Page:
The other vintages
Last week, when I wrote about exceptional wines that were included in this year’s Wine Spectator’s top 100, I did also say that other wineries that we stock also made the list but not with the particular vintages that we have.
The suggestion has been made that I elaborate on this. Most importantly, and especially in Europe, the year can make a significant difference as we are, as I like to say, “putting climate in a bottle”.
In the New World countries, like the Americas, the weather tends to be more reliable and usually smaller differences occur from year to year. Let me make a few comparisons.
In 19th place we have 2018 Schramsberg Blanc de Blanc with a score of 93/100 and our current stock is 2017. I like to tell of a time when Robert Louis Stevenson wrote of enjoying Schramsberg Napa Valley wines during his honeymoon, and of the fact that President Richard Nixon took their Blanc de Blanc to China in 1972 for official friendship toasts in Beijing.
This 100 per cent chardonnay was first marketed in 1965 and it is produced using the same methods that the French use for their champagne. The 2017 Blanc de Blancs has bright aromas of Meyer lemon, golden apple, Bosc pear, marzipan and vanilla cookie, which intermingle with hints of warm pastry and cinnamon. Granny Smith apple, candied lemon, and baked pineapple bring fruitful notes to the mid-palate, ending with a long, clean and vibrant finish.
The Wine Spectator gave this vintage the very same 93/100 as they have done for the 2018 as they commented: “Lithe and delicately balanced, with vibrant lemon custard, blanched almond and steely citrus tones that take on richness and speed on the long finish.” This just shows that reliable and quality-driven producers can be very consistent. $45 (Stock #7023).
Our 2019 Pratts and Symington Chryseia shows what can happen in Portugal when a top Port producer teams up with a famous Bordeaux personality. It placed number 52 with a score of 96/100.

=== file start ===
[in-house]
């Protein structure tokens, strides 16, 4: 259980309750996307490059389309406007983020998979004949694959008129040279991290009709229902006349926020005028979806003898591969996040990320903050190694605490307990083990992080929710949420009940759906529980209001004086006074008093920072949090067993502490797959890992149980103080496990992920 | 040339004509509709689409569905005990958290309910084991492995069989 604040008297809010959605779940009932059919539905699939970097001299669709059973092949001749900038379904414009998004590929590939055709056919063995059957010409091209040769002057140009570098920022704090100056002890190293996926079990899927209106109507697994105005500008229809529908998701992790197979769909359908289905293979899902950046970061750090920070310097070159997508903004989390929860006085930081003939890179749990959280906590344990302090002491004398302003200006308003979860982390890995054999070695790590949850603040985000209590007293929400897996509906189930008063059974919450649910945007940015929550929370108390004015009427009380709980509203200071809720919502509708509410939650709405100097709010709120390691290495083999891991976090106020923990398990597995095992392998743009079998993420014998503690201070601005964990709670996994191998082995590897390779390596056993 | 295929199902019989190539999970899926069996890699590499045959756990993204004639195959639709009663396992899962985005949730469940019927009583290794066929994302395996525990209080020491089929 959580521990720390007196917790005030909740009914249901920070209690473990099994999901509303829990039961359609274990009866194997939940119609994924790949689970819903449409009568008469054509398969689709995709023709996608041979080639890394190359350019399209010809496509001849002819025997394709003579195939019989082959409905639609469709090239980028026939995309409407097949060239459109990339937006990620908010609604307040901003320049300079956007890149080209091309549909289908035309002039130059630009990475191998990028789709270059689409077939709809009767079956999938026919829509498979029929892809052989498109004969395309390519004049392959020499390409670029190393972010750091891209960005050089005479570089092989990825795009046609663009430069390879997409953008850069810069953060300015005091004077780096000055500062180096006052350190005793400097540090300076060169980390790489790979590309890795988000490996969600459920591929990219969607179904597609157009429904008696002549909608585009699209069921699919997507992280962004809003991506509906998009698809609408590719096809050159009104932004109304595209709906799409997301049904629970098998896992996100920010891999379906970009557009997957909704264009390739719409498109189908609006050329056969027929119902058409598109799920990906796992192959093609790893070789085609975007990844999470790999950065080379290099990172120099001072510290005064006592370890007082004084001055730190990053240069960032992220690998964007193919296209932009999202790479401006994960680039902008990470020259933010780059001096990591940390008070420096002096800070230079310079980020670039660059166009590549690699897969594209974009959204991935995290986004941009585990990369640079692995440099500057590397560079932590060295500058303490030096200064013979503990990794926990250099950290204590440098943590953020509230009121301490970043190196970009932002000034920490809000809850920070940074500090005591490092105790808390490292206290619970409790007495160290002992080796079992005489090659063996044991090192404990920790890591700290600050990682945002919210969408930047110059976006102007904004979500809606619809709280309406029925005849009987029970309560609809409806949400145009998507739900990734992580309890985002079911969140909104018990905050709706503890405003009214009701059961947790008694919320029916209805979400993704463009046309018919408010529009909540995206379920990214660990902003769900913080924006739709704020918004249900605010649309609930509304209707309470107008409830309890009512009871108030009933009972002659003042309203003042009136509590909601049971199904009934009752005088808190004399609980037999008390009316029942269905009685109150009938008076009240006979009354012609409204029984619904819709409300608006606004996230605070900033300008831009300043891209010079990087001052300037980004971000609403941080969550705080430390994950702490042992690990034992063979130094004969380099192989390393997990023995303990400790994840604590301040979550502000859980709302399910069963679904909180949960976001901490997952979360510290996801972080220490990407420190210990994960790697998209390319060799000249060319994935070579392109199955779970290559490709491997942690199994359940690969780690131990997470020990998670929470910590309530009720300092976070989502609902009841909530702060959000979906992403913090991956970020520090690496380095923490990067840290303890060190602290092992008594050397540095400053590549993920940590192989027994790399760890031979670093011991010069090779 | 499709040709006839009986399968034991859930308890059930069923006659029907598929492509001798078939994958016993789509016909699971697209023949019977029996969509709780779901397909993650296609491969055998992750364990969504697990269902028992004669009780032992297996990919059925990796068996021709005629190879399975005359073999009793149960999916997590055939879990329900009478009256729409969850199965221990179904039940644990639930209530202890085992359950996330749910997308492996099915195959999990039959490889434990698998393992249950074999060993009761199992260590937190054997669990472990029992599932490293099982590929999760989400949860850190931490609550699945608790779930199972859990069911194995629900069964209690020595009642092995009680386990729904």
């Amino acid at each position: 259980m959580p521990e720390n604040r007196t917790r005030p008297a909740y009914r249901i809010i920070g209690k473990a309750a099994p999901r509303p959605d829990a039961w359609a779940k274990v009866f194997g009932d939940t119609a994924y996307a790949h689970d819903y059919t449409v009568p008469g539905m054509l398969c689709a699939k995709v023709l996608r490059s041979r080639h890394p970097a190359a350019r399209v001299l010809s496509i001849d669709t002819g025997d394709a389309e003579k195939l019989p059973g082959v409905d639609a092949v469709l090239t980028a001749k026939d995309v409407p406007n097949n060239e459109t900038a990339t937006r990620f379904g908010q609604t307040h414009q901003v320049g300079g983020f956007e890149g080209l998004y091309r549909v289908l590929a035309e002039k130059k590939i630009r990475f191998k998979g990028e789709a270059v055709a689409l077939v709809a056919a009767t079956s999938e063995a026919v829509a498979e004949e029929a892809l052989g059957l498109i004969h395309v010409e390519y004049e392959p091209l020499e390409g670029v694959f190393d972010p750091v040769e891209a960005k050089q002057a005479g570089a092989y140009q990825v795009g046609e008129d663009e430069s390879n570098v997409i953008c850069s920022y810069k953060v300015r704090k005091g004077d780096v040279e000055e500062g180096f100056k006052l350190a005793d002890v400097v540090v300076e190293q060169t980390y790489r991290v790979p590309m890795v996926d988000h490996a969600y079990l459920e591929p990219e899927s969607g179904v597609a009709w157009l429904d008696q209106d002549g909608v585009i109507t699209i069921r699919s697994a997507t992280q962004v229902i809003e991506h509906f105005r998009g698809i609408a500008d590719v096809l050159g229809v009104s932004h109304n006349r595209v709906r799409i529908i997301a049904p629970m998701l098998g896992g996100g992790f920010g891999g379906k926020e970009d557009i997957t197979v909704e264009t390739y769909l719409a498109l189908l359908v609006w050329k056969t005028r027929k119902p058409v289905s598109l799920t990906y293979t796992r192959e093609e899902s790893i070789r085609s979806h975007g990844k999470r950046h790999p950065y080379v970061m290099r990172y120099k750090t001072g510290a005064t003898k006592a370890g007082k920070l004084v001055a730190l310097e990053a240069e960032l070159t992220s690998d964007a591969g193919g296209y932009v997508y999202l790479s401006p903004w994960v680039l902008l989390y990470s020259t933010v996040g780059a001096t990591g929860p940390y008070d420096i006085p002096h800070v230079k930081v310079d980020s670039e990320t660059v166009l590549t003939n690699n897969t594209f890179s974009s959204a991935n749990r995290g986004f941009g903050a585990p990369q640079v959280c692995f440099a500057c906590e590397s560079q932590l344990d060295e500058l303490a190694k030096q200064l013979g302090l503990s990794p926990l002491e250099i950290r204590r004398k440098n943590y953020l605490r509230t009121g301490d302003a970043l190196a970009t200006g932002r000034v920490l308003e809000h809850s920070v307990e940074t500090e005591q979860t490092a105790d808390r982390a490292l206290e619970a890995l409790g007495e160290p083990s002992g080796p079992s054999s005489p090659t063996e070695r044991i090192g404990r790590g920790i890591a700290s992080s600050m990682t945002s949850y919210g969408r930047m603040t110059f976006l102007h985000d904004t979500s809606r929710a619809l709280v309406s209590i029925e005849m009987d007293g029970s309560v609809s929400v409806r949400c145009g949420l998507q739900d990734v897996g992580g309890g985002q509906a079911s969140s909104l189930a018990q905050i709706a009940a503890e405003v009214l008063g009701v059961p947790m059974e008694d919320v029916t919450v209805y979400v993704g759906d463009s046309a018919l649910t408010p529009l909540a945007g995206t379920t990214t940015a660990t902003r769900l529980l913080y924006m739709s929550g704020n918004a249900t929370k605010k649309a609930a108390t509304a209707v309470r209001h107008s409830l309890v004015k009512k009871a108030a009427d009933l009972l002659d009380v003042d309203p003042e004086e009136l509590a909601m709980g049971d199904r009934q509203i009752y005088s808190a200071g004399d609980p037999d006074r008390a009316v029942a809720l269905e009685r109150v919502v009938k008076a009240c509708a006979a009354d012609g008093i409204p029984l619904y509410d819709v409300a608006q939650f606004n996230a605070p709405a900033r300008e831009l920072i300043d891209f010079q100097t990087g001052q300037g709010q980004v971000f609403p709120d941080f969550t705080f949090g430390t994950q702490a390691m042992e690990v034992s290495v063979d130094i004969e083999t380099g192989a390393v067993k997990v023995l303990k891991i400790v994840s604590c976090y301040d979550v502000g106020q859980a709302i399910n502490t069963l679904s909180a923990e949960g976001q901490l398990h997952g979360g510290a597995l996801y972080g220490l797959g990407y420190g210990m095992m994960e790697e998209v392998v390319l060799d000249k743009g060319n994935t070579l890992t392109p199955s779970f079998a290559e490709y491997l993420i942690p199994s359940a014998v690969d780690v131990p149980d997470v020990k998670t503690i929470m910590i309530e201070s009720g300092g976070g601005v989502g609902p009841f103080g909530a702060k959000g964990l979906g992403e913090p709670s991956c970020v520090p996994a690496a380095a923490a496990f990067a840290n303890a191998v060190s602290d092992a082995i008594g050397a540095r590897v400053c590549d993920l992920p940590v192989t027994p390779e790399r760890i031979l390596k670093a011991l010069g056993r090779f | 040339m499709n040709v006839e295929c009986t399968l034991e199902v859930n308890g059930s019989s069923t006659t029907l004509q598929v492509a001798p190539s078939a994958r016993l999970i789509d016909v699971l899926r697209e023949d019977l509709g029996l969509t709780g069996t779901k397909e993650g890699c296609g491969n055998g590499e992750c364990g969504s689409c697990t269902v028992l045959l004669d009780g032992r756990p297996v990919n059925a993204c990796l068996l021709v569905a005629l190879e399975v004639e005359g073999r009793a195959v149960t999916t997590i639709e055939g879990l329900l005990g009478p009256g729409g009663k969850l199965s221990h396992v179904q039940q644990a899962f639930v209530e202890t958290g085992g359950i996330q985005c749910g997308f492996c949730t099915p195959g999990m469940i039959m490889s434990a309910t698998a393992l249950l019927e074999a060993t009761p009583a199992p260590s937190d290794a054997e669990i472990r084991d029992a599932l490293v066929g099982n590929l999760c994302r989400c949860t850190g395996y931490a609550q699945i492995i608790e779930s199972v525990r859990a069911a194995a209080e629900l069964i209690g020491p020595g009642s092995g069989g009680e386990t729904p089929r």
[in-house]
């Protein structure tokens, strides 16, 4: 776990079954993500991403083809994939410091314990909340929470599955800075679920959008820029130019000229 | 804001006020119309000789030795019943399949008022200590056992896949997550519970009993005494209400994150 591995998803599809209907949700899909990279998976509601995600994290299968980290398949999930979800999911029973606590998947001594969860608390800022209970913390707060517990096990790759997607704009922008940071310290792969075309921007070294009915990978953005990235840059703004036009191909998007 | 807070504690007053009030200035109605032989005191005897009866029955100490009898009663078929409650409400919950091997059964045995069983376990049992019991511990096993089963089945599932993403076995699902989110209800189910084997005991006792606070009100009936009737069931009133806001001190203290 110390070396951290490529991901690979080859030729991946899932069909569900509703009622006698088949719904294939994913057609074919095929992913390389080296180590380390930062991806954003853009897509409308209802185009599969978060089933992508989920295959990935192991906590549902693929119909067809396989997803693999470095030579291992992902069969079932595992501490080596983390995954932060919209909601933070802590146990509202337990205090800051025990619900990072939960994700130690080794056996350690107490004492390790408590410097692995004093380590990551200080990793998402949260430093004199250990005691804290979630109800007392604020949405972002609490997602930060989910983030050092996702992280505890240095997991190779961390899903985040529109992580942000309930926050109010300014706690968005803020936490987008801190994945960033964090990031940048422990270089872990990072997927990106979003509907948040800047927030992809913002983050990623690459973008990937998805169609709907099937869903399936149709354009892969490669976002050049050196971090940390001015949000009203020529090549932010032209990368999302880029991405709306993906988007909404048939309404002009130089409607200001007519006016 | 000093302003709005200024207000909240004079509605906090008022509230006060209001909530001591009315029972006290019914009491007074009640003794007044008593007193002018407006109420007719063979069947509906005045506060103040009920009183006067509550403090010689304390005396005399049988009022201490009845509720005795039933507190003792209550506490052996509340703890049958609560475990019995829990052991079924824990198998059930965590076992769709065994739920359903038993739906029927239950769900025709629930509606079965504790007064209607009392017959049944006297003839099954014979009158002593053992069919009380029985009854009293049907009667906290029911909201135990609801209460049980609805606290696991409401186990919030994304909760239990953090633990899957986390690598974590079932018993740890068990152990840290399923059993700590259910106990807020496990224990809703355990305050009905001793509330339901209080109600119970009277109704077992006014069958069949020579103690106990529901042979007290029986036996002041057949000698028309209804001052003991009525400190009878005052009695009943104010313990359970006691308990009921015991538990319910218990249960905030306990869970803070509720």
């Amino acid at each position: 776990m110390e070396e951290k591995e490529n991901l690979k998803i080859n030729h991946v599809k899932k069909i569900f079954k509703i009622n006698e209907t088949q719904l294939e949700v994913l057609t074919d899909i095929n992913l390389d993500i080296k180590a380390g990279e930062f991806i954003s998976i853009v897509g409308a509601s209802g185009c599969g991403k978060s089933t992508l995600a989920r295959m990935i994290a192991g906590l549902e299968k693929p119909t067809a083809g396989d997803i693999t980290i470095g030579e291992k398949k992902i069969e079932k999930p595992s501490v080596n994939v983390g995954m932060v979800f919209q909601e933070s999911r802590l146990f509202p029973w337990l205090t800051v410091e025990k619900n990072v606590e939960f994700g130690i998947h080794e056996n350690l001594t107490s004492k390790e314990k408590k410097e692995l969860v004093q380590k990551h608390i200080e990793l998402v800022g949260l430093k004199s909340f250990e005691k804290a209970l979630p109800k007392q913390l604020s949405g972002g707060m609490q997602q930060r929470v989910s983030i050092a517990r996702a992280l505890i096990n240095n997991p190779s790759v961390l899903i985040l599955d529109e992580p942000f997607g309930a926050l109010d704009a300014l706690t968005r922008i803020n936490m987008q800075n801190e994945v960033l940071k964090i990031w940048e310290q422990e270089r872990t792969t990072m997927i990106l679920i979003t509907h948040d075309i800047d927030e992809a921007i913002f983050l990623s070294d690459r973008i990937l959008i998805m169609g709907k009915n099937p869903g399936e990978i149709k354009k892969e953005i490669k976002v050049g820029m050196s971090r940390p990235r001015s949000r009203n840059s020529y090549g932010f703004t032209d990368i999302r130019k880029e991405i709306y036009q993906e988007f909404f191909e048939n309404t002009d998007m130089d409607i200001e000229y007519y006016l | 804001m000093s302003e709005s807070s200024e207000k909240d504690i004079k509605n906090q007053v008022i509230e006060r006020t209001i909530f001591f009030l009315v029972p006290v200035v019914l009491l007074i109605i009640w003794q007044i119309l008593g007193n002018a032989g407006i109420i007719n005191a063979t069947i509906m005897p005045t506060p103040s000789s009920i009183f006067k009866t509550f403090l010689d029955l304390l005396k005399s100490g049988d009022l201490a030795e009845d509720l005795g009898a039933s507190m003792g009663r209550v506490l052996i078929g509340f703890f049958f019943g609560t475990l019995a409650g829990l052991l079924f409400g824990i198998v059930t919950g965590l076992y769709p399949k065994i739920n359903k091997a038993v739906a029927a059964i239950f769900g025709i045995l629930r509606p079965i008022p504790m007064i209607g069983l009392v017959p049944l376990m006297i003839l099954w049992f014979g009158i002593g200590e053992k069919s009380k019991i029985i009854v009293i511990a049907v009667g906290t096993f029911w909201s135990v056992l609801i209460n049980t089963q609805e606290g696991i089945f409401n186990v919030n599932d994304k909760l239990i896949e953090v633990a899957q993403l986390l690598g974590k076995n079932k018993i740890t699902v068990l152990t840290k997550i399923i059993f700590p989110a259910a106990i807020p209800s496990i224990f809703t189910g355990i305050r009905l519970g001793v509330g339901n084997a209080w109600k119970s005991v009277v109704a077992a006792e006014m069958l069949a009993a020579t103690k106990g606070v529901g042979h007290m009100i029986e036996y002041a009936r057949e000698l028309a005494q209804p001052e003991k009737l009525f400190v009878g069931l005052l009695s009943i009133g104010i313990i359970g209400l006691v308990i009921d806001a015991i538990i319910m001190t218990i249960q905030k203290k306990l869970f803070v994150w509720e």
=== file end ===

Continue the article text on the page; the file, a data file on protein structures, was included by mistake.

Burrows Lightbourn have stocks of the 2017 vintage that rated 95 points from Decanter, Wine Spectator and Robert Parker’s Wine Advocate, this last one writing: “The 2017 Chryseia is a 75/25 blend of touriga nacional and touriga franca aged for 16 months in mostly (80 per cent) new French oak. It comes in at 14.1 per cent alcohol. From a big vintage, this shows intense fruit, but the calling card here will be its finesse and focus. It is a beautifully crafted wine. Very precise, this has a long and tight finish.
“The aromatic fruit is in need of some development, and this really needs cellaring for a couple of years. With aeration, it does become more expressive, but this is not ready, even though the tannins are not really hard. The fruit needs to develop more than the tannins need to moderate. This looks like a potentially great Chryseia, but it is not showing all it has today. It is certainly the most refined of the Symington/P & S wines this issue, with a very Old World feel to it, if you'll pardon the stereotype. It showed beautifully the next day as well. At that point, the fruit demonstrated how concentrated it really is. The only remaining question is how well it does in the cellar. I'm betting that it does well.” Note that this review was in 2019 so it has had its “couple of years”. $98 (Stock #7786).